WASHINGTON (AP) _ The Federal Election Commission must tighten its rules to stop congressional candidates from spending campaign money on such personal expenses as mortgages, rent, clothes and Super Bowl tickets, two watchdog groups said today.

''We believe the public record makes clear that there have been widespread abuses by members of Congress of the statutory prohibition of the conversion of campaign funds to personal use,'' said Fred Wertheimer, president of Common Cause.

He testified at a hearing of the FEC, which is considering new rules to define what constitutes personal use of campaign funds.

Wertheimer cited several alleged abuses of the law, including the spending by Sen. Ted Stevens, R-Alaska, of more than $70,000 in campaign money on cars and by then-Rep. Bob Davis, R-Mich., of $163,000 for personal expenses from 1986 to 1990.

Wertheimer said candidates should have to be able to demonstrate to the FEC that such expenses are legitimately related to a political campaign.

''The burden of proof should be placed on the candidate.'' he said.

The FEC's enforcement failure has allowed candidates to abuse existing law with impunity, said Elizabeth Hedlund, project director of FEC Watch at the Center for Responsive Politics.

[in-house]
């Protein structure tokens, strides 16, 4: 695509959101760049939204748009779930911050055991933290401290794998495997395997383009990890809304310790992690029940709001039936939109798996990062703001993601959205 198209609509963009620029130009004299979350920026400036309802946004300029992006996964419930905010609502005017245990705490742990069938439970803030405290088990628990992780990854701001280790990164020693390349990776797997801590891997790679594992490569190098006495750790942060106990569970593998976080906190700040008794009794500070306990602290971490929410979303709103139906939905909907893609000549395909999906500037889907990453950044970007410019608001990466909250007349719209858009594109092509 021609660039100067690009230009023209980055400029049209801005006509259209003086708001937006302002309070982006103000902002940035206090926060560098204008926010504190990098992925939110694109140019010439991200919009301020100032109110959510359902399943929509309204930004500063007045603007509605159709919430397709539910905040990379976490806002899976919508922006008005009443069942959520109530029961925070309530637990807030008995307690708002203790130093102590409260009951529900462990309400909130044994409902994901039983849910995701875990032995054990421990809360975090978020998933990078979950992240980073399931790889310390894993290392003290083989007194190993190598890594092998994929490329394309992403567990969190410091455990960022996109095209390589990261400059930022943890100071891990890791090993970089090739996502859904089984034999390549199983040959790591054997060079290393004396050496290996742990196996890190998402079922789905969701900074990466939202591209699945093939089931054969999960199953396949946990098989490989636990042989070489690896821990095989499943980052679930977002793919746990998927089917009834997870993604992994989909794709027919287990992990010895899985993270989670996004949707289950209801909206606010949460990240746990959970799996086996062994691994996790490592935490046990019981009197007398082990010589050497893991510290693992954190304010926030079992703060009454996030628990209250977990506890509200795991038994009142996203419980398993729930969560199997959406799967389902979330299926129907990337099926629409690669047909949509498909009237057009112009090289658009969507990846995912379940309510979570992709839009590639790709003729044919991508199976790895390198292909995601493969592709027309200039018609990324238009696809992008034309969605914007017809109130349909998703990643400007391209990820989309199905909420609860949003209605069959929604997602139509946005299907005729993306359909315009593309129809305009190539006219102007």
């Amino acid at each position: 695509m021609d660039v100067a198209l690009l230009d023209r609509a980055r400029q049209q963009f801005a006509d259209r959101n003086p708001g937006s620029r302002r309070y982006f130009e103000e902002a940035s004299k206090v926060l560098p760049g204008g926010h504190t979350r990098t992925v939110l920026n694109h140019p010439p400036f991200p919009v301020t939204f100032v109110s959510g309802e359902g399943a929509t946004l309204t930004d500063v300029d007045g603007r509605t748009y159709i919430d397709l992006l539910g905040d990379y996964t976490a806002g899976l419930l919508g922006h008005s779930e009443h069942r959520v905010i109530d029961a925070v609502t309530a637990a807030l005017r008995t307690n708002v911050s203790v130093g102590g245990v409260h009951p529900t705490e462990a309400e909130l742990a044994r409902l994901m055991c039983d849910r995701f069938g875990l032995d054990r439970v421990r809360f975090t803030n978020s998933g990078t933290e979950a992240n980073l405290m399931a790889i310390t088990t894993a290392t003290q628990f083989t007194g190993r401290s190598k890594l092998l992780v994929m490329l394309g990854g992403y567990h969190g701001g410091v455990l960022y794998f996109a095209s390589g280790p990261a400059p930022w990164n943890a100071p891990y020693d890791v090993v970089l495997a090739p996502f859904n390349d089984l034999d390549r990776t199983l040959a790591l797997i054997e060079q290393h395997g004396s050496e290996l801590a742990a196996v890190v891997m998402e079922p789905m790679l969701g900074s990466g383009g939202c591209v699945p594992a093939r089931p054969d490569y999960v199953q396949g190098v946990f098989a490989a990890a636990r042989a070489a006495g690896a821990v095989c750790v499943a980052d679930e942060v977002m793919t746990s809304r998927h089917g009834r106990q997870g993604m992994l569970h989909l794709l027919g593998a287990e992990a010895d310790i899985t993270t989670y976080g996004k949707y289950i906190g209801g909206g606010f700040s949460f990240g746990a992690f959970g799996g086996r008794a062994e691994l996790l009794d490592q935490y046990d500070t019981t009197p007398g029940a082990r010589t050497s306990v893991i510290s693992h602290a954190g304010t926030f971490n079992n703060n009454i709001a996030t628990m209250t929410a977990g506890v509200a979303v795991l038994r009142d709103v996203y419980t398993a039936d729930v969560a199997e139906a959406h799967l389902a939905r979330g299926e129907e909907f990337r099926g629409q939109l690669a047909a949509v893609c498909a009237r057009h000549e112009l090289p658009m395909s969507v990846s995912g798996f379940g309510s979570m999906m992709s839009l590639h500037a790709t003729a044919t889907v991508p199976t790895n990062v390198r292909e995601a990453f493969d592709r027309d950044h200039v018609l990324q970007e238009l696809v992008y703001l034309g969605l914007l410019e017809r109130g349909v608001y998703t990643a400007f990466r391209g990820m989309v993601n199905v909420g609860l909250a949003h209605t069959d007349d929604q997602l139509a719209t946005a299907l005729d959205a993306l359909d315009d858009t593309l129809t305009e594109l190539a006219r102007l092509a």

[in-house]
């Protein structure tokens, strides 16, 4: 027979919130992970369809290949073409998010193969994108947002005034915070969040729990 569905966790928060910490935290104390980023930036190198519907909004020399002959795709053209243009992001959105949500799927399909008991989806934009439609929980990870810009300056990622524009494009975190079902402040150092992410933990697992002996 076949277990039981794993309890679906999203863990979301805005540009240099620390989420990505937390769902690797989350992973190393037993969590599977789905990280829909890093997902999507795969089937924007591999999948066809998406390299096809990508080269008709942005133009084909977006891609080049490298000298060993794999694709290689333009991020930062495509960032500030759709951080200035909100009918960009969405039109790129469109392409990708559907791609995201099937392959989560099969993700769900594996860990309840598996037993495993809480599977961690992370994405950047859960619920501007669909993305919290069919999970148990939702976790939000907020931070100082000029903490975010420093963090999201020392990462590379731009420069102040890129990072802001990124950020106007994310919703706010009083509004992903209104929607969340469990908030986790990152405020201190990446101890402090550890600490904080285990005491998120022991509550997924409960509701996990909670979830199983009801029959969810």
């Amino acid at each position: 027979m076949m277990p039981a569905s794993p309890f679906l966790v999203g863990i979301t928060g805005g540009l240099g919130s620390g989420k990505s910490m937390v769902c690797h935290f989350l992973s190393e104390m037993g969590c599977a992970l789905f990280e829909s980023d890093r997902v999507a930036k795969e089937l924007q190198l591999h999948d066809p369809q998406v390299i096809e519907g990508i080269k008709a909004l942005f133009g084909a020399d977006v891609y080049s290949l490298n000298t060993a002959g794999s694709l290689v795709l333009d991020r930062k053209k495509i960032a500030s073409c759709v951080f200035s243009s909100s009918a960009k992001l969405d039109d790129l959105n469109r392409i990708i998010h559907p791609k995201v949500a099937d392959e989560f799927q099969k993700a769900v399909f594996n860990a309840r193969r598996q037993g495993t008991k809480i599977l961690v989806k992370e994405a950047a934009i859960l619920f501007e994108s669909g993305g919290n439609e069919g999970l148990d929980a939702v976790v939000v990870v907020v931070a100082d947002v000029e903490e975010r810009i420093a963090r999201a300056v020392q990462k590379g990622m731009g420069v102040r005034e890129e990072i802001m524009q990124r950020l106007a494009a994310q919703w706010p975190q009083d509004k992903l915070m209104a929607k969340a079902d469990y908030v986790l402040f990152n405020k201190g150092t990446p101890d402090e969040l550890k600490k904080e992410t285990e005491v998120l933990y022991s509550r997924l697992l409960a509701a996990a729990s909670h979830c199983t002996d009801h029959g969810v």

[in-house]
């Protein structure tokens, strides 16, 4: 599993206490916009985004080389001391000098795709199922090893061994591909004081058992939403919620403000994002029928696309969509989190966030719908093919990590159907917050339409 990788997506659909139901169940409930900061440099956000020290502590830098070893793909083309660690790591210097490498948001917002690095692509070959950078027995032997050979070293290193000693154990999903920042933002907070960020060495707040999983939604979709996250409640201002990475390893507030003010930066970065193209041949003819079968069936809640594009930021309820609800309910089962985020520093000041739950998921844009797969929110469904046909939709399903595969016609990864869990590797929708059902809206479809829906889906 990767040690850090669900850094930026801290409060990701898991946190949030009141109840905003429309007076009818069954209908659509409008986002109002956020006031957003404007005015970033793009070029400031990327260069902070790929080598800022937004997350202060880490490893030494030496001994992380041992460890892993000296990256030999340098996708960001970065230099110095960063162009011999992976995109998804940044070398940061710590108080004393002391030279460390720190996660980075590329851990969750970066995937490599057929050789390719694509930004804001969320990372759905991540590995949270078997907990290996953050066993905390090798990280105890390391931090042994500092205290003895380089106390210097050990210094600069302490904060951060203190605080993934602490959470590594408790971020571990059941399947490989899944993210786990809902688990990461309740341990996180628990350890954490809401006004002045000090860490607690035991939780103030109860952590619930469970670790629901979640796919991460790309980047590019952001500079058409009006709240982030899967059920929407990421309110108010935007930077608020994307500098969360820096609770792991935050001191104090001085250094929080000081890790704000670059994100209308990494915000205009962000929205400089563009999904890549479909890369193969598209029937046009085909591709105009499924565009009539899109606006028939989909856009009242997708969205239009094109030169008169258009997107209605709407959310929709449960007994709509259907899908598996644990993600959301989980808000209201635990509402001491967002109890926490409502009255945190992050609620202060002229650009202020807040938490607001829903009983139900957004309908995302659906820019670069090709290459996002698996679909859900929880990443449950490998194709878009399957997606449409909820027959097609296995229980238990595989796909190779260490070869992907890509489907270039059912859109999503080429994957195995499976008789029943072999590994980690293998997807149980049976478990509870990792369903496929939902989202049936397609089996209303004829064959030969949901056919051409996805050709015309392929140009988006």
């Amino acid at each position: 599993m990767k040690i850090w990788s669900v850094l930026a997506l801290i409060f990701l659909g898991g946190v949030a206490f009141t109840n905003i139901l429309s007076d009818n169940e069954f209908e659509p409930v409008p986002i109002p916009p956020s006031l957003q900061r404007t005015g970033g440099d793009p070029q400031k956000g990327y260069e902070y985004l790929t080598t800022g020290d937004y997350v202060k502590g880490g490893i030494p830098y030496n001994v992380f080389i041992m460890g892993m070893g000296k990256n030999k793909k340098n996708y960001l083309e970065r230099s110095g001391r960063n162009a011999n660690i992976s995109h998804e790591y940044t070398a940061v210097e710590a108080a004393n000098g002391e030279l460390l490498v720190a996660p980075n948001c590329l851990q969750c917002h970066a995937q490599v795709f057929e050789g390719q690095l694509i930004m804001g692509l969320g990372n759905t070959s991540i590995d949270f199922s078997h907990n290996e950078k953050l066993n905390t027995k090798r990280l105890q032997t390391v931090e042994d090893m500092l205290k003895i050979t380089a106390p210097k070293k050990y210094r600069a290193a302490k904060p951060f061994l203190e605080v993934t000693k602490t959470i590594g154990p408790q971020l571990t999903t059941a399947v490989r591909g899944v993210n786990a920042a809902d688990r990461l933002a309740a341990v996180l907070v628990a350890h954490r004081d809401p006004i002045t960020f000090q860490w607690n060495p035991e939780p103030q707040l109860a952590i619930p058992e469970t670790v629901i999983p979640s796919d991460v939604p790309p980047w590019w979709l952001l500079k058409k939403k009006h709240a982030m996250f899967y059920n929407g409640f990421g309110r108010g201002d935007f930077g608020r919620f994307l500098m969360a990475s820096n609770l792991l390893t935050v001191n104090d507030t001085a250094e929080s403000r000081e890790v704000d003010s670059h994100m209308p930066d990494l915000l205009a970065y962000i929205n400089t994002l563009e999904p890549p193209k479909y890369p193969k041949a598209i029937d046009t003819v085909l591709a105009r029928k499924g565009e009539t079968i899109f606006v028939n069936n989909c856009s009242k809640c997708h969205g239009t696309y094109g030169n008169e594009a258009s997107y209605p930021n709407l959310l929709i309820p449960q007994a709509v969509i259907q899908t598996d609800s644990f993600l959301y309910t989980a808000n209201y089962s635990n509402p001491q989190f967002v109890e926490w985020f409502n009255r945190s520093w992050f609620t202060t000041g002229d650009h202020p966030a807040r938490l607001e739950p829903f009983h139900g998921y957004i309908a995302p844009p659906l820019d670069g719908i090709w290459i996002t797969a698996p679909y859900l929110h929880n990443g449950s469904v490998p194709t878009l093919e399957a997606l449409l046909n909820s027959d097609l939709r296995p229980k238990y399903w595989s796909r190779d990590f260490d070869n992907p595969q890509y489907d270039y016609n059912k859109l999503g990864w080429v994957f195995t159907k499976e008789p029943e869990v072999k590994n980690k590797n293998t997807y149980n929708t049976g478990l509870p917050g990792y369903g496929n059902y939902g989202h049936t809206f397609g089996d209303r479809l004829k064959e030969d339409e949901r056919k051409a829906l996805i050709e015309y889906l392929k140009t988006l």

''Contributors are unwittingly funding everything from Florida vacations for the candidate's family to more exotic events, such as dinners in Hong Kong, China and Australia,'' she said.

The commissioners voiced reservations about how far they can go in enforcing the law. Commissioner John Warren McGarry, for example, said that if the FEC placed the burden of proof on candidates, ''we just wouldn't get the money to enforce it.''

The FEC's budget is controlled by Congress.

The FEC's proposed rule would prohibit use of campaign money for any expense ''that would exist irrespective of the candidate's campaign or responsibilities as a federal officeholder.''

Examples of illegal uses listed in the rule include mortgage payments, utility payments, clothing purchases, tuition payments and fitness and country club memberships.

In the 20 years the law has been in place, candidates have asked the FEC its opinion on various expenditures, but the agency has not always been able to give adequate answers, FEC officials said. The six-member commission also has deadlocked 3-3 in ruling on some cases.

For example, can a candidate spend campaign money on personal living expenses?

An FEC advisory opinion issued in 1980 said campaigns may do so under certain circumstances. In the new rule, the FEC proposed limiting the use of campaign money to additional expenses incurred because of a candidacy.

To add to the confusion, some members of Congress didn't have to comply with the law until recently. Amendments made to the Federal Election Campaign Act in 1979 exempted from the law those who were members of Congress on Jan. 8, 1980.

Congress repealed that provision in 1989 and prohibited anyone serving in the current 103rd Congress from using converting campaign money to personal use.

That increased the need for a clearer law, FEC officials said.